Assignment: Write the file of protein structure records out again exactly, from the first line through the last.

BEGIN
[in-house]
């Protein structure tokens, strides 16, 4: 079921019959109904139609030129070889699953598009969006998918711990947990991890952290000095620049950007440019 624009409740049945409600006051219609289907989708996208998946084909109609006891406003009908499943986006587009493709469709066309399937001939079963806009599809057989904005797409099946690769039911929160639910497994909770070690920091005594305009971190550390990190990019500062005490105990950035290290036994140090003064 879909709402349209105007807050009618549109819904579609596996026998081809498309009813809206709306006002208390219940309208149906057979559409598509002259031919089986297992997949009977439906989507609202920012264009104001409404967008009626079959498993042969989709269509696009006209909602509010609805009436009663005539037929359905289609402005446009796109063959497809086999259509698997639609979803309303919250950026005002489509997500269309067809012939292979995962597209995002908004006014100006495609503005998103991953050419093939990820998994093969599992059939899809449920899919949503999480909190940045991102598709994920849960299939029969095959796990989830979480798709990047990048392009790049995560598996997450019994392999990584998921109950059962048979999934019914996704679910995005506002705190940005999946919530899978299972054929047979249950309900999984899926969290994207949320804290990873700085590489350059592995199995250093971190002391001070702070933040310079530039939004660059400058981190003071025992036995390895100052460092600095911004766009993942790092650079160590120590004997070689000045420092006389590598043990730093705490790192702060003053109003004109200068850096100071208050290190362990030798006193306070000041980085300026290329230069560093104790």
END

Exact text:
[in-house]
């Protein structure tokens, strides 16, 4: 079921019959109904139609030129070889699953598009969006998918711990947990991890952290000095620049950007440019 624009409740049945409600006051219609289907989708996208998946084909109609006891406003009908499943986006587009493709469709066309399937001939079963806009599809057989904005797409099946690769039911929160639910497994909770070690920091005594305009971190550390990190990019500062005490105990950035290290036994140090003064 879909709402349209105007807050009618549109819904579609596996026998081809498309009813809206709306006002208390219940309208149906057979559409598509002259031919089986297992997949009977439906989507609202920012264009104001409404967008009626079959498993042969989709269509696009006209909602509010609805009436009663005539037929359905289609402005446009796109063959497809086999259509698997639609979803309303919250950026005002489509997500269309067809012939292979995962597209995002908004006014100006495609503005998103991953050419093939990820998994093969599992059939899809449920899919949503999480909190940045991102598709994920849960299939029969095959796990989830979480798709990047990048392009790049995560598996997450019994392999990584998921109950059962048979999934019914996704679910995005506002705190940005999946919530899978299972054929047979249950309900999984899926969290994207949320804290990873700085590489350059592995199995250093971190002391001070702070933040310079530039939004660059400058981190003071025992036995390895100052460092600095911004766009993942790092650079160590120590004997070689000045420092006389590598043990730093705490790192702060003053109003004109200068850096100071208050290190362990030798006193306070000041980085300026290329230069560093104790």